I am starting to think I am caught up in the same illusions around Agile as I think others are. We have been snowballed by this holy grail of methodologies, leading us to believe that Agile is somehow above all. But it will fail if applied without understanding. As would SCRUM. If developers are working in Agile way, and the SCRUM format is properly applied, then you can see the real machine working. Agile has its own management principles, but I (personally) find SCRUM much clearer in this area.
There is common assumption that is rarely mentioned. It is assumed that developers work Agile by default. Given the amount of coders I come across who don’t unit test, I would say this was a gross exaggeration. When it works well you have cohesion from Stakeholder/Product Owners down to the tester. Agile/SCRUM has just got 10 times harder; how to put a team like that together – and for a whole project.
Though SCRUM implementation issues are not country-dependant, I can say from UK side, there is too much made of benefit of mixing roles. This generally is a benefit for budget savings reason, however misguided. Too often than not you will have a Developer/Scrummaster with a Product Owner (full-time if you are lucky). The Product Owner role is rarely assigned on skills, and it should be, as it is akin to a Business Analyst. One of the dangers is the Product Owner becomes Project Manager. Most likely is development of Waterscrum, when release milestones are introduced, rather than Sprints. This kind of project can be successful – as long as Product Owner has become effective Project Manager.
The development team can code in Agile fashion either way, but Waterfall does not easily sit with Agile.
Individuals and interactions over processes and tools
Working software over comprehensive documentation
Customer collaboration over contract negotiation
Responding to change over following a plan
Especially the last line – changing plans in Waterfall is not encouraged. This was how Agile evolved; to deliver software to the stakeholder in a better way technically, and to integrate changes to plan (for whatever reason), and additional requirements. Translating that benefit to a stakeholder during a project is a lot harder, and that is what the Scrummaster and Product Owner should be managing as a team – not one domineering the other. Waterscrum works because the team adapt (assuming they don’t fight back, of course). The two benefits the development team can retain from Agile is the daily meetings and improved communication line to the business. Generally the psychology behind people working on Agile projects is that they have to be more proactive.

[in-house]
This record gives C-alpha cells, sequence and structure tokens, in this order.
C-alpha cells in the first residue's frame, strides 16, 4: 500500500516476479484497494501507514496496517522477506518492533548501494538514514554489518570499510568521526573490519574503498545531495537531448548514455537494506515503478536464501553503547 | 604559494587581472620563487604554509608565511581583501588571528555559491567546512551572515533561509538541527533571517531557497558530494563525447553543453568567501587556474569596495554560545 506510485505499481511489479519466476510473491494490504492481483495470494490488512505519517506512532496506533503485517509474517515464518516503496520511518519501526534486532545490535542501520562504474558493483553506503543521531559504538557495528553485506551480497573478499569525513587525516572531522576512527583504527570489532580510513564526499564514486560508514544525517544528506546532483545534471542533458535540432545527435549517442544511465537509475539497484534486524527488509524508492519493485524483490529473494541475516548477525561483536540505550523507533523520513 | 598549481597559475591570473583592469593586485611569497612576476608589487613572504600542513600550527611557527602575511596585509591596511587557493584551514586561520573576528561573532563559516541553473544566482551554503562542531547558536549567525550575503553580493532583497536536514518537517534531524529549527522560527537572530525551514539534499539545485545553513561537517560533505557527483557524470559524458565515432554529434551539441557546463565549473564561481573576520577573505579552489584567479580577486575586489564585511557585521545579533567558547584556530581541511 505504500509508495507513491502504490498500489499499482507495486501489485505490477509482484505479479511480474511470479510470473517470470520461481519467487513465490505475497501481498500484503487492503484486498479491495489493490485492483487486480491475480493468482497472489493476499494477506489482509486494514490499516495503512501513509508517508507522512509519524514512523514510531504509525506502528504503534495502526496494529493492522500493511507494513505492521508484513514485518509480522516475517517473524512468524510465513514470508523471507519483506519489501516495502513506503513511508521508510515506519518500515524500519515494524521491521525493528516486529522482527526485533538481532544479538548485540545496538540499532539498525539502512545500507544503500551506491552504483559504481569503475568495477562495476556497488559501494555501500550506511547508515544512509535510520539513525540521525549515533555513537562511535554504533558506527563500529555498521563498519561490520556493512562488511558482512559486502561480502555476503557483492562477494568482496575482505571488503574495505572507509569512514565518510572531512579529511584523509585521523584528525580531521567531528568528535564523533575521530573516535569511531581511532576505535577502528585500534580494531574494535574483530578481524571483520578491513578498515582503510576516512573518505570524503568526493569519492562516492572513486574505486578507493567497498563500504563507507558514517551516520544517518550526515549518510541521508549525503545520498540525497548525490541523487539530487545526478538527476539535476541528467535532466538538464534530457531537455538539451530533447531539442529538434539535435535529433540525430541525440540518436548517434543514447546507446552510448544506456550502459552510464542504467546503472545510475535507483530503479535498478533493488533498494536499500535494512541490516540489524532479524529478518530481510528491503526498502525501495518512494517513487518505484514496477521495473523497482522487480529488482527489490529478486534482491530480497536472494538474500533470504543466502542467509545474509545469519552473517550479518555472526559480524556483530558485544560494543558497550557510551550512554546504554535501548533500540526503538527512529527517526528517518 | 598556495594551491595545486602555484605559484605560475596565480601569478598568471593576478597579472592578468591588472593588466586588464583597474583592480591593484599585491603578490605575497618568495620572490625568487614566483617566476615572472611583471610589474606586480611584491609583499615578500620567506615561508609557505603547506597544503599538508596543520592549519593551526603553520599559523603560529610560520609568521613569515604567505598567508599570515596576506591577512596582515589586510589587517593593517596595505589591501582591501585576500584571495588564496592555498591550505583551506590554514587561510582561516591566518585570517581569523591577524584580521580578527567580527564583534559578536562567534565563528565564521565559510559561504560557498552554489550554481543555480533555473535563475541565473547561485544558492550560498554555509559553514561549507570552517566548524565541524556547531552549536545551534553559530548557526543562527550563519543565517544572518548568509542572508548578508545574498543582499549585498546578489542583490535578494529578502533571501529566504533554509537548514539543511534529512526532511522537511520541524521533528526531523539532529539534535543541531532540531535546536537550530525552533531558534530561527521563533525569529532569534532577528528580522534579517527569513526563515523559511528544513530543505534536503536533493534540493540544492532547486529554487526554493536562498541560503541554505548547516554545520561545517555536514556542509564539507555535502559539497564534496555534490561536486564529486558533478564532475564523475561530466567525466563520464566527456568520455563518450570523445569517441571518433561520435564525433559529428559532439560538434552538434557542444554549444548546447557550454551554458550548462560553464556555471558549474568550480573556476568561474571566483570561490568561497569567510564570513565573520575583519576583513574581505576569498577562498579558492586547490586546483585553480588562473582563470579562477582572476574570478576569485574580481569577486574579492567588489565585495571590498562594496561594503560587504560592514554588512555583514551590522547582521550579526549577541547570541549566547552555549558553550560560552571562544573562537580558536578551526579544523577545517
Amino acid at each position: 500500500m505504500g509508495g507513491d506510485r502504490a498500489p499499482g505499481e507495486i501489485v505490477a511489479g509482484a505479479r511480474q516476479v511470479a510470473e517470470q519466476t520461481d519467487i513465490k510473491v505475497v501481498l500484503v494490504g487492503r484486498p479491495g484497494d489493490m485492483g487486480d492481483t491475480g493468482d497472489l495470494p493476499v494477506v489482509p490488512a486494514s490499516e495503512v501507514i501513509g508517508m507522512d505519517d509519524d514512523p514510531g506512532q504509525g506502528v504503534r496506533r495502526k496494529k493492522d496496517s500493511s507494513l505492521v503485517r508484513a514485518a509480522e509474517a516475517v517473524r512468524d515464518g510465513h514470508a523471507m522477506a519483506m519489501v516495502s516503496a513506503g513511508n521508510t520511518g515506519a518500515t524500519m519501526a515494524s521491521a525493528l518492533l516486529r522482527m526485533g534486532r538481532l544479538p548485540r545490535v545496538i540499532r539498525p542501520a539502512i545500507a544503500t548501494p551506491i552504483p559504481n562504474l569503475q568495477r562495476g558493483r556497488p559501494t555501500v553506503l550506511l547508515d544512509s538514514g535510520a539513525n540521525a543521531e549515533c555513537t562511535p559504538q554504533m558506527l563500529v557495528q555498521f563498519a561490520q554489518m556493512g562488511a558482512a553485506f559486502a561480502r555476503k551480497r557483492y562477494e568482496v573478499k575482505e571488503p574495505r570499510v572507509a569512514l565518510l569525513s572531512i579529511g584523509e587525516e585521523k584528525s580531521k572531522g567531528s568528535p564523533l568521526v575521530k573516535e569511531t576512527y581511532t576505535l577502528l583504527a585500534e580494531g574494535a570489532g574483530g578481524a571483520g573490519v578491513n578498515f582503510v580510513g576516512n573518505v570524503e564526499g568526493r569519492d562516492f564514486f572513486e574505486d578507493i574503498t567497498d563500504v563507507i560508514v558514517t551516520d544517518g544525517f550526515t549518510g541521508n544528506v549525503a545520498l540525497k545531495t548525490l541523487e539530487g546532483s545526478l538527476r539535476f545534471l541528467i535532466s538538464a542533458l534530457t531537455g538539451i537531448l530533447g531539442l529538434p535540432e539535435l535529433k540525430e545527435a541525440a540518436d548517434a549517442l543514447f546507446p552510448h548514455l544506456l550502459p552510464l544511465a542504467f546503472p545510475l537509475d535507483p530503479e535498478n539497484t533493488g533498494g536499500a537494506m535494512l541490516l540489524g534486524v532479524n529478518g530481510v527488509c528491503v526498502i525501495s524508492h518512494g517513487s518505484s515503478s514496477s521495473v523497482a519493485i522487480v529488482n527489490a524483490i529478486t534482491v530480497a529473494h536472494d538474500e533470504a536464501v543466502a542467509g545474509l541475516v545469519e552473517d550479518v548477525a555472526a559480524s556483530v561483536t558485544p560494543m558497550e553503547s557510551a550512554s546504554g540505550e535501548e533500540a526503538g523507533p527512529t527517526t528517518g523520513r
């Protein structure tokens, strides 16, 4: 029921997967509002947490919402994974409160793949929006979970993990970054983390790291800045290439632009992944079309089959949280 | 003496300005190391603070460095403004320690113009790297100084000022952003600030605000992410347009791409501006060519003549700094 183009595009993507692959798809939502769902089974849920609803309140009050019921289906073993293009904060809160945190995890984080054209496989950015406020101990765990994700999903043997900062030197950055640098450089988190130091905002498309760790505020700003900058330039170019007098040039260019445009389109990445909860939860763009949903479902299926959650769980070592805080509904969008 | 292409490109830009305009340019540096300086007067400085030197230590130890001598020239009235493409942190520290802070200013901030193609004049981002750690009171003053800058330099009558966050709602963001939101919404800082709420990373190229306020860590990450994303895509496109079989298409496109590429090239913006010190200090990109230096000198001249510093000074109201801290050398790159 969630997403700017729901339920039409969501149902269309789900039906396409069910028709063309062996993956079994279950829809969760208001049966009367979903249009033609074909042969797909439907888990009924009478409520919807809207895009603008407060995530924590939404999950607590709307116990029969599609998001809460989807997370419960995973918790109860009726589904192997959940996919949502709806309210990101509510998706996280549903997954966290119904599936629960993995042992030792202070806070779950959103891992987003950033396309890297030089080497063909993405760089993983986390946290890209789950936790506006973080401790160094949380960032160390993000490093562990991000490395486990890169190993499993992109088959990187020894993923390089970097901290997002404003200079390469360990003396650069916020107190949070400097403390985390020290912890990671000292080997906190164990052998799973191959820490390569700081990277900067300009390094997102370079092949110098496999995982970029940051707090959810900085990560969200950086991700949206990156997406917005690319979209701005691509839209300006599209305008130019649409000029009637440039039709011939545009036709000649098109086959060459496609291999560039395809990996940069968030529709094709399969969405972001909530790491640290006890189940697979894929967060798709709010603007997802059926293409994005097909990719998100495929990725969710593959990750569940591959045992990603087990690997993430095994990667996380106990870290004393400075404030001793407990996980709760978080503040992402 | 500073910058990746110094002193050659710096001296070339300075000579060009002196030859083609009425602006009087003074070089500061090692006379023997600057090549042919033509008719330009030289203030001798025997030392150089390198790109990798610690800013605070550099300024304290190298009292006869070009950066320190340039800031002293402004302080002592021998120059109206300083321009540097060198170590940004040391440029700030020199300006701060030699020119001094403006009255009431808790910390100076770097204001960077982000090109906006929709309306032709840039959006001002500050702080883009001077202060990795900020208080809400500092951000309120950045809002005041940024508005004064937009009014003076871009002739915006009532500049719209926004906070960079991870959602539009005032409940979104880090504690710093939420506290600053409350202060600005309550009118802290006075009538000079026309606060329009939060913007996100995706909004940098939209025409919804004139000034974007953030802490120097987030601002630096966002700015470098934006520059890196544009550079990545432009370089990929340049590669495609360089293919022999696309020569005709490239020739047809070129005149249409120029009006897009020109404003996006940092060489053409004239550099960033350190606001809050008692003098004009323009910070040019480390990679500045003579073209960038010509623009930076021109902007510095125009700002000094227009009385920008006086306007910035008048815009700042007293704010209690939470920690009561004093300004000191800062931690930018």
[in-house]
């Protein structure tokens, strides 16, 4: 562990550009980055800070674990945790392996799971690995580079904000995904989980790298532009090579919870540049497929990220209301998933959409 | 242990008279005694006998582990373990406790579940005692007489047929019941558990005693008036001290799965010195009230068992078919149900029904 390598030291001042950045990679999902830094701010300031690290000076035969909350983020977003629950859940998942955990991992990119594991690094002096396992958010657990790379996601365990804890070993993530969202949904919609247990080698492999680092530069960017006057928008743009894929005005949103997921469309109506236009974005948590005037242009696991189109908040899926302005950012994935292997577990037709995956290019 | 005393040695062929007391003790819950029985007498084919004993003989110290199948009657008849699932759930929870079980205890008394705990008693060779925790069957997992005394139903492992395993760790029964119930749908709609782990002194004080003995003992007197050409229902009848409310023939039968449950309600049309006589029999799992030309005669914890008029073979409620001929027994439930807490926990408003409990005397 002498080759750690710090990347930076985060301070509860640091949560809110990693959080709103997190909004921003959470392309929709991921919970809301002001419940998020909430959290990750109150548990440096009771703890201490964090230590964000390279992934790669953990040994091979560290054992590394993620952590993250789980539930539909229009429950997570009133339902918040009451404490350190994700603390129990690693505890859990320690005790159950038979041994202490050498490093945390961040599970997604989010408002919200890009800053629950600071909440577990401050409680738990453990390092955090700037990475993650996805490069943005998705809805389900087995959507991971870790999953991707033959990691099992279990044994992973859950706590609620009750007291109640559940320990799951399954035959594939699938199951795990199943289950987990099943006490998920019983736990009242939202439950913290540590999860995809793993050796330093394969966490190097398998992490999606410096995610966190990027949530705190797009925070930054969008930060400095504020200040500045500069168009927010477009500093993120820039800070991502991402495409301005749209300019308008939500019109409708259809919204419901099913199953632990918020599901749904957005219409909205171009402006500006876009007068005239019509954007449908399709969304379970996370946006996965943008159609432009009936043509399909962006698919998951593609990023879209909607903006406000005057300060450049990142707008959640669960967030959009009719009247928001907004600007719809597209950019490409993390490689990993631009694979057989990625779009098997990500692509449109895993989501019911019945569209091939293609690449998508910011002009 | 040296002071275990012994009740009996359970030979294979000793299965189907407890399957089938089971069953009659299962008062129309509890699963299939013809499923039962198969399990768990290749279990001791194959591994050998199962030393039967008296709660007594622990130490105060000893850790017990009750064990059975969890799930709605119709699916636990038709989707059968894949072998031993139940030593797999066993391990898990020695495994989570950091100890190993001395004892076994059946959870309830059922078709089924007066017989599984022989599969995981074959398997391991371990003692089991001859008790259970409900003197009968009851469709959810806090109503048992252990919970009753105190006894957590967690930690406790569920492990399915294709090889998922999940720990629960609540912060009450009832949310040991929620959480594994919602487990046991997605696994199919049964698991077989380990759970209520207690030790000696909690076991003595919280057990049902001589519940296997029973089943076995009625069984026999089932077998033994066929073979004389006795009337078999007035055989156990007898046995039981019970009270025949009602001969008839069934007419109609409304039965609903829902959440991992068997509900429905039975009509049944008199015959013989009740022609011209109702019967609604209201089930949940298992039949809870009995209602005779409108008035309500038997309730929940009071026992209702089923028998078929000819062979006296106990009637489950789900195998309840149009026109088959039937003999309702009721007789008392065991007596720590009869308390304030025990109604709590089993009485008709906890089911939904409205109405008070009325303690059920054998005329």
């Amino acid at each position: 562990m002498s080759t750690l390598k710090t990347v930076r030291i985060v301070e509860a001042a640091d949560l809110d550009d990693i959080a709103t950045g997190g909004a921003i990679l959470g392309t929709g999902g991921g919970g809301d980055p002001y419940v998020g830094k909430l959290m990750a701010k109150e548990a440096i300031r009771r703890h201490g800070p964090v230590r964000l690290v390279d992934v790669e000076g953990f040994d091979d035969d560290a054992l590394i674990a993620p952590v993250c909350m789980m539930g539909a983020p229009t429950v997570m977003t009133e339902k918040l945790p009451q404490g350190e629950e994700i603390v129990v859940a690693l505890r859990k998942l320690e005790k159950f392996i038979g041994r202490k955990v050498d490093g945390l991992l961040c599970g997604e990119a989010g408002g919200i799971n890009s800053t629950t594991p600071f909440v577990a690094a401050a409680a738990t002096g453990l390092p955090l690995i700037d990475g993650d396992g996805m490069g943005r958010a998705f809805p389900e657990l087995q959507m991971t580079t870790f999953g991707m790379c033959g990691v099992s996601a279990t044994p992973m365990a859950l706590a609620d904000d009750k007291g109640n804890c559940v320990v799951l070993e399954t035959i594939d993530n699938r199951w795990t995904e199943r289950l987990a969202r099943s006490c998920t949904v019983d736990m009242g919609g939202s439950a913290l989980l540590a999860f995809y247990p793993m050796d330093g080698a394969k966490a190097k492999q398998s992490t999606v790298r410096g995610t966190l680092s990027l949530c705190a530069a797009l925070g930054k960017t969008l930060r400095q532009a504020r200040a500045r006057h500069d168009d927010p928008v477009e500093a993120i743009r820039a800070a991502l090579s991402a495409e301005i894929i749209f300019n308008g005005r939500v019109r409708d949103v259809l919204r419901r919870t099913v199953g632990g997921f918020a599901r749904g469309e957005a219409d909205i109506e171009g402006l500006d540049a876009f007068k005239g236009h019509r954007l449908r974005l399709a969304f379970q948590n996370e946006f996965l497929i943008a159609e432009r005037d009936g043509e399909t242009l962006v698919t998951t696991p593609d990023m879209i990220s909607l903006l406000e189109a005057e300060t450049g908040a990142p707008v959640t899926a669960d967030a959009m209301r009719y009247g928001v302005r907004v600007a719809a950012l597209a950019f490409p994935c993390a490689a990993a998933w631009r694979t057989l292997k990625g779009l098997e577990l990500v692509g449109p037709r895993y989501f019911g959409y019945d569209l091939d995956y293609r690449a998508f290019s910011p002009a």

Lets be clear, Waterfall was not wrong – but change needed to happen due to increasing demands from business, and more aggressive schedules. The web and opensource were the main instigators of this change. Agile has turned into a monstrosity, and I have heard so many variations on Agile, and how people manipulate it to suit their purpose. I have mentioned many times how I get fear of dread when I start on project and hear the words in first meeting “We’re working Agile!”. “I’ll see myself out” is what I would love to respond with sometimes, but I enjoy the challenge presented by chaos – or seeming chaos. Although people may get it wrong, sometimes you have a team which transcend this – bizarrely working without a methodology or formal roles. But they have the skills and they communicate. And deliver projects; a little scrappy to the finish line maybe, but the job gets done.
This isn’t that surprising – when human beings aren’t given a goal and/or direction, then they will find one. It’s in our nature. Agile/SCRUM harnesses that natural instinct. And then of course there is always a natural leader. If you think about the roles now, it fits with our primal urges to have goals and find paths to them. SO what do I think is needed in the team as a whole.
A strong Agile developer, at least one in the development team.
A qualified Scrummaster
A RELEVANT Product Owner – if they have decent business analysis skills, all the better
Tester(s) (of course!)
Damn – does that make the Test Manager redundant? Not at all, in fact, beneficial to have a Test Manager in the team, who have a wider scope than simply the daily testing, and provides input at planning stages such as risks, weak areas, testing schedule concerns. Test Automation is too big a subject to bring up here, but it is the only way forward for testing.
I still believe Agile works as a philosophy, rather than the stricter guidelines inherent with SCRUM. Different languages and source control tools can provide differing levels of features and functionality. And coding optimally with re-usability in mind is effective coding, whatever the methodology. So by default, the method of build and release should adopt Agile software development principles.